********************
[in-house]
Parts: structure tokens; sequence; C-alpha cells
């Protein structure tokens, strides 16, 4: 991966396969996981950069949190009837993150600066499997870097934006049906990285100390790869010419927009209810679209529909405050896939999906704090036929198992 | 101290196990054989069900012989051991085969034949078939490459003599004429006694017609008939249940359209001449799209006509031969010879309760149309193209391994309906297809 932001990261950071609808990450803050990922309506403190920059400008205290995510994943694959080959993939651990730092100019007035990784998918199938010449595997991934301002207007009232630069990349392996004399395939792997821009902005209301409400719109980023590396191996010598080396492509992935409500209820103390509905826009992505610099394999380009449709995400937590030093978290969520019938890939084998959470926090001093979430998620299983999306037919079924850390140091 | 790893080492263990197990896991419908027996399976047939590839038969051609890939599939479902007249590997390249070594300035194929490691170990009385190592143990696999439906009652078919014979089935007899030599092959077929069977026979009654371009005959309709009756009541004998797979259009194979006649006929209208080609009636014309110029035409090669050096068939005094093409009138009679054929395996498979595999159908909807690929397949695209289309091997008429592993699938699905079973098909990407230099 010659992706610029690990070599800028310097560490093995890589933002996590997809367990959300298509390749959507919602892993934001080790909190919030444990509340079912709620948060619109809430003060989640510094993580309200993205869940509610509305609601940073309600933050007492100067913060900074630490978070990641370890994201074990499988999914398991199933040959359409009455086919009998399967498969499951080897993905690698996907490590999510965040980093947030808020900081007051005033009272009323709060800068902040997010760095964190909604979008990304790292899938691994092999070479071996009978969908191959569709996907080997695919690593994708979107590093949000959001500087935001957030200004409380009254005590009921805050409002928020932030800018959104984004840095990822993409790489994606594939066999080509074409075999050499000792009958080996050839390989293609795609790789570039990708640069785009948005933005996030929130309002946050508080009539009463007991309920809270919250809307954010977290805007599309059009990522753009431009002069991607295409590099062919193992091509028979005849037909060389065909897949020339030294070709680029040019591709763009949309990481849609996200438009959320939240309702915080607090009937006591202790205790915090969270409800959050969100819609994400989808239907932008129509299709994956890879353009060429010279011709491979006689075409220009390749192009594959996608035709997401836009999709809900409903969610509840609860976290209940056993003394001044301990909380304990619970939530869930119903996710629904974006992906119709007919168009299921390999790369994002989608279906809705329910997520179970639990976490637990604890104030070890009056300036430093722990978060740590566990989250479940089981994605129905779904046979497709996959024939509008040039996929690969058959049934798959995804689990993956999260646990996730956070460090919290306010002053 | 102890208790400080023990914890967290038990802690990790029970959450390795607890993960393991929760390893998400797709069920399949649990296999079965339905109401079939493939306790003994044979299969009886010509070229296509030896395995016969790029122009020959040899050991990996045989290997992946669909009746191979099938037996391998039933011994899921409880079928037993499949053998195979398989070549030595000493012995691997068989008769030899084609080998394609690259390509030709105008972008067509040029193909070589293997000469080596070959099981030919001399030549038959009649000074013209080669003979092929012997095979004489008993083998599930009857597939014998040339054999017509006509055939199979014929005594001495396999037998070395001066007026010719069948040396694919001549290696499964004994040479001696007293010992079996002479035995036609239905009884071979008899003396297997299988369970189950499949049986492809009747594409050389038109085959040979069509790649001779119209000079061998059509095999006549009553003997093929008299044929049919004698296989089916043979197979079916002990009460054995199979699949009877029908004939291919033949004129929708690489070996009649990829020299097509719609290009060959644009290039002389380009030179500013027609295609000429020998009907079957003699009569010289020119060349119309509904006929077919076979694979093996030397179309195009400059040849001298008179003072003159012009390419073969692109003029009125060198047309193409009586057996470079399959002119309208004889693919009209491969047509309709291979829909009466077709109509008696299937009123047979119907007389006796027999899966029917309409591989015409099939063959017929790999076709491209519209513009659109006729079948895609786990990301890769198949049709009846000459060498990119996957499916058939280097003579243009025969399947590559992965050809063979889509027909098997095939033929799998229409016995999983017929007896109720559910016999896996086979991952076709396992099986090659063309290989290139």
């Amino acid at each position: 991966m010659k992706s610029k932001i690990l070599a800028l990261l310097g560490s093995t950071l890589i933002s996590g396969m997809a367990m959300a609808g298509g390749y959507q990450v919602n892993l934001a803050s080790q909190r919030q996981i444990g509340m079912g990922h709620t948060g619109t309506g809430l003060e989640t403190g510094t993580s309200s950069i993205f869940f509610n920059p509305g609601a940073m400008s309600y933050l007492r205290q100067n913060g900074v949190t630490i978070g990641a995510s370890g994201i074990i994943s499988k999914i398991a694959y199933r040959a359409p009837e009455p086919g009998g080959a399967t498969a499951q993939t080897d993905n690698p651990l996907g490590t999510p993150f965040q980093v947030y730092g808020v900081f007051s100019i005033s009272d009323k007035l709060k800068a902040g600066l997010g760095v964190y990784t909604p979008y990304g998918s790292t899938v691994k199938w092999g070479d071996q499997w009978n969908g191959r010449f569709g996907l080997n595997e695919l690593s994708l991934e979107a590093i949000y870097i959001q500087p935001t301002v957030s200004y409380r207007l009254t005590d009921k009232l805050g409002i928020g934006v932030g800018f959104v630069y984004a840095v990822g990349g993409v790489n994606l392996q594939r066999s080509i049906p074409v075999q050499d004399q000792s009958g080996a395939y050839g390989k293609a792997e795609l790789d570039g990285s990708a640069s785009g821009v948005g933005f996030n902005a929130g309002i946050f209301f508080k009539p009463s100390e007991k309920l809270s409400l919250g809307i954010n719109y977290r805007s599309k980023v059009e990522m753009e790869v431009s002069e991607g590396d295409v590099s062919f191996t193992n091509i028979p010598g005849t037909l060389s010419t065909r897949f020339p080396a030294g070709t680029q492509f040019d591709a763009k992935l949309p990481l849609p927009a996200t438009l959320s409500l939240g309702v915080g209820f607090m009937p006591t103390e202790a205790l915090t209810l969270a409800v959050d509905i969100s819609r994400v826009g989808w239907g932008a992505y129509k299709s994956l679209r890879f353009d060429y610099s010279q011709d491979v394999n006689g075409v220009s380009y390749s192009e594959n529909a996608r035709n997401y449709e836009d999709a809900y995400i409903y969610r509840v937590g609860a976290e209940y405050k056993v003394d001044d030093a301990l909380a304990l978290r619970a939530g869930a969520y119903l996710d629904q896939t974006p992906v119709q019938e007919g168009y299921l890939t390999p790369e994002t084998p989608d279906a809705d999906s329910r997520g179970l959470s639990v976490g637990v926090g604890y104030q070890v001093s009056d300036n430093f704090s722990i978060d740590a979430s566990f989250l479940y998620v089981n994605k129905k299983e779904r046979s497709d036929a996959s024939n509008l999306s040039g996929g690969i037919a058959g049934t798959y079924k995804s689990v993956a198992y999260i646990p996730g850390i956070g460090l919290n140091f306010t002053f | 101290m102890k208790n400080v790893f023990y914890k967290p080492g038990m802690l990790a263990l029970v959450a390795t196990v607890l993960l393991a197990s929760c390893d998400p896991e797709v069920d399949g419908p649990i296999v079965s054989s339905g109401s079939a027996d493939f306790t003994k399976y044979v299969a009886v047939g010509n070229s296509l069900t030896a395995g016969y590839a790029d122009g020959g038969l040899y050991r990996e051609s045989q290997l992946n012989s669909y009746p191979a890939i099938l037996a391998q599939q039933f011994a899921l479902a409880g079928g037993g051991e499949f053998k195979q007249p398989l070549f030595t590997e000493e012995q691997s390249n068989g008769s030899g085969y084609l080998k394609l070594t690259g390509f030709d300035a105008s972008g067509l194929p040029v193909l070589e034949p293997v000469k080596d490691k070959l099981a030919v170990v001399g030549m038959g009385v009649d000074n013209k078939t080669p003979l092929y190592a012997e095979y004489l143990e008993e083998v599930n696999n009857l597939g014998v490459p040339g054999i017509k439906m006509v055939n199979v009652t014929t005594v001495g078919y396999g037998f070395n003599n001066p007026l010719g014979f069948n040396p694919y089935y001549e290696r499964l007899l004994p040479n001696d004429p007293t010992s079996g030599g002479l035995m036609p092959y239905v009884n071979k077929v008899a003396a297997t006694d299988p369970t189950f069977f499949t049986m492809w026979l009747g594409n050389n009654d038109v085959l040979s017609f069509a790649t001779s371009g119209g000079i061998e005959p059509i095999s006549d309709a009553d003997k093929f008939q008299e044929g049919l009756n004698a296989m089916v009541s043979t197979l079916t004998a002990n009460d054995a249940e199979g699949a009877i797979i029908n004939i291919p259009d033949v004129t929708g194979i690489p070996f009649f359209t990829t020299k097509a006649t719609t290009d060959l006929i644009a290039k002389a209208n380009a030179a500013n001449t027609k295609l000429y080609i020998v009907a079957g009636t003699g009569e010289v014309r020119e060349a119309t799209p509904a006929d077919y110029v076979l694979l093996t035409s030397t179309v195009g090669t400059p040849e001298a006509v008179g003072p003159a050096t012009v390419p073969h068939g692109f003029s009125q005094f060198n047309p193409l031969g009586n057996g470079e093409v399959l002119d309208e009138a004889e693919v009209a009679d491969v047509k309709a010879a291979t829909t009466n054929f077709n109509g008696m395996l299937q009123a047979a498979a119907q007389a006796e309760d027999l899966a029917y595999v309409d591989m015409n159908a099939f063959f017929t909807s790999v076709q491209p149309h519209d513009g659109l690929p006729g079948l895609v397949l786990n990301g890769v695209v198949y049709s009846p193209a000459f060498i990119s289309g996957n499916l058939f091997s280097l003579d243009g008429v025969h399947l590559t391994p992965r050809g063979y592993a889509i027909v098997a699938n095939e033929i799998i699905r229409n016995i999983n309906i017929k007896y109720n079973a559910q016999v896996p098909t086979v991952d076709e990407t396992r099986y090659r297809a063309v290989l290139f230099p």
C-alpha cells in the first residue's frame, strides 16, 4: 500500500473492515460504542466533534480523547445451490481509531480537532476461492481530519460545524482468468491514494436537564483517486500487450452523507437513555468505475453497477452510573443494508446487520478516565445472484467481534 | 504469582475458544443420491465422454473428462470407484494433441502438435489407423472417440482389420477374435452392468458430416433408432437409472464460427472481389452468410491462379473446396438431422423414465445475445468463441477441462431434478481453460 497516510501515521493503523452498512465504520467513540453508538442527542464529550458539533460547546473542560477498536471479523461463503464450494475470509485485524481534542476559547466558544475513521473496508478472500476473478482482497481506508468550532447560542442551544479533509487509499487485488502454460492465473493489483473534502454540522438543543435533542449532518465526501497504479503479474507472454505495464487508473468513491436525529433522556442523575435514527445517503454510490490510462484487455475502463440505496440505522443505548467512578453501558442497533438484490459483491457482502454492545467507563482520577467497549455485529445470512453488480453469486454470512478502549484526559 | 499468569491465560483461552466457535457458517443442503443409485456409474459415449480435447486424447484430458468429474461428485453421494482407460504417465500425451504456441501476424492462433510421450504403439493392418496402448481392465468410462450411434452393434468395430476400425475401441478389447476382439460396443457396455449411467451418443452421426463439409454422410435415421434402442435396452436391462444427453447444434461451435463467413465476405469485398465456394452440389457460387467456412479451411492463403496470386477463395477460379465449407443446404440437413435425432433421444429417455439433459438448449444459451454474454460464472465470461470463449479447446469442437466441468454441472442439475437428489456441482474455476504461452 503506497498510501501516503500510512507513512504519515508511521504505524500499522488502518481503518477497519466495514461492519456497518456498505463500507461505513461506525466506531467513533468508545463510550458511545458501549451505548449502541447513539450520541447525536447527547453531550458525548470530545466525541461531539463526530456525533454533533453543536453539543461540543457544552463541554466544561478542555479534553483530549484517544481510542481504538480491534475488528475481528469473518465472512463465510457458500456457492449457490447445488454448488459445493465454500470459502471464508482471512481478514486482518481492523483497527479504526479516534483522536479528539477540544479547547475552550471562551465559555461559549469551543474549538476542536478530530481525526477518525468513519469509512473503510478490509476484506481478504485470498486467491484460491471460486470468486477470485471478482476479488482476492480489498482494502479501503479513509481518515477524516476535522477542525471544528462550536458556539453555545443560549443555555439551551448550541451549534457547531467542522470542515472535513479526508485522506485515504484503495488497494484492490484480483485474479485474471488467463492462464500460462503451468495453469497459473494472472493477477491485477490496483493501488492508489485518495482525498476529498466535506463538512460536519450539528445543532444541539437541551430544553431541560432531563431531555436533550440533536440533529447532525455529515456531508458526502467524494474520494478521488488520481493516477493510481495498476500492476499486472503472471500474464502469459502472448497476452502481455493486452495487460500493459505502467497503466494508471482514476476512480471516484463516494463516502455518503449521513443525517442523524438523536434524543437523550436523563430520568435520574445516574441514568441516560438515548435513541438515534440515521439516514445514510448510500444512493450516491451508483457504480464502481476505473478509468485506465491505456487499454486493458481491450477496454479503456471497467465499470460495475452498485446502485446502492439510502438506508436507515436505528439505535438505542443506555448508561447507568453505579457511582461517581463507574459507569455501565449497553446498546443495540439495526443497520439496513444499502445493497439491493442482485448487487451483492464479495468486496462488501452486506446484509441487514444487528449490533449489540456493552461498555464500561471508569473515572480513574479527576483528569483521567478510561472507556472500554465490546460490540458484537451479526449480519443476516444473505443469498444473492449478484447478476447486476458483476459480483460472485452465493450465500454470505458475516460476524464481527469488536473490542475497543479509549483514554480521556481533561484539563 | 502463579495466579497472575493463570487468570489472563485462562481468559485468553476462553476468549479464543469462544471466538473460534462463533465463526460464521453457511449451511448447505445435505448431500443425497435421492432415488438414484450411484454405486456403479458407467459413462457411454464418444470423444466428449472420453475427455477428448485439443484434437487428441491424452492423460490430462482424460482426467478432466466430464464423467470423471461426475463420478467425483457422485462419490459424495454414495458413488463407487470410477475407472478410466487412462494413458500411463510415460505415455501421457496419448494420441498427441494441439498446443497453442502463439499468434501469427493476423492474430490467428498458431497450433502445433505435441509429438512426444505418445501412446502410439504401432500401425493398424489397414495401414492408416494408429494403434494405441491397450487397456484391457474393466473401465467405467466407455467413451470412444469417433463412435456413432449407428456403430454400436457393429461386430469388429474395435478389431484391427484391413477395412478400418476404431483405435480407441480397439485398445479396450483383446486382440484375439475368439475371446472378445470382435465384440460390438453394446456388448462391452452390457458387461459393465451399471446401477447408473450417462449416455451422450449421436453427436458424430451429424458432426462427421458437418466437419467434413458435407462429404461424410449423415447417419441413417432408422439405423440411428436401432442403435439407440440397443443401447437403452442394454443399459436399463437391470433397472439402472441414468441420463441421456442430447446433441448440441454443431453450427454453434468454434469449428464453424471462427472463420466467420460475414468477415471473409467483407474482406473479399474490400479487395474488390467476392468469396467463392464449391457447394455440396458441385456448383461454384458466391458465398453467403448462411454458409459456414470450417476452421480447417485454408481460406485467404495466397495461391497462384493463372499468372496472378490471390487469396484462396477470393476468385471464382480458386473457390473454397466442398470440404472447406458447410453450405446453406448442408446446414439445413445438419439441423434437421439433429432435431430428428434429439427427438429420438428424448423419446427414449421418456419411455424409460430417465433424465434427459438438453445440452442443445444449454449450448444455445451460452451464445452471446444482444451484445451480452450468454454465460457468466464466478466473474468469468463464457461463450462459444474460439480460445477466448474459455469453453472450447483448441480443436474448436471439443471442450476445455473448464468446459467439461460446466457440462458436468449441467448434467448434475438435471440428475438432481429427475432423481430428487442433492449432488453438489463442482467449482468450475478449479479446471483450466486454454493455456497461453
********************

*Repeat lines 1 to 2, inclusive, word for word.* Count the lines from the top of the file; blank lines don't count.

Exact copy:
[in-house]
Parts: structure tokens; sequence; C-alpha cells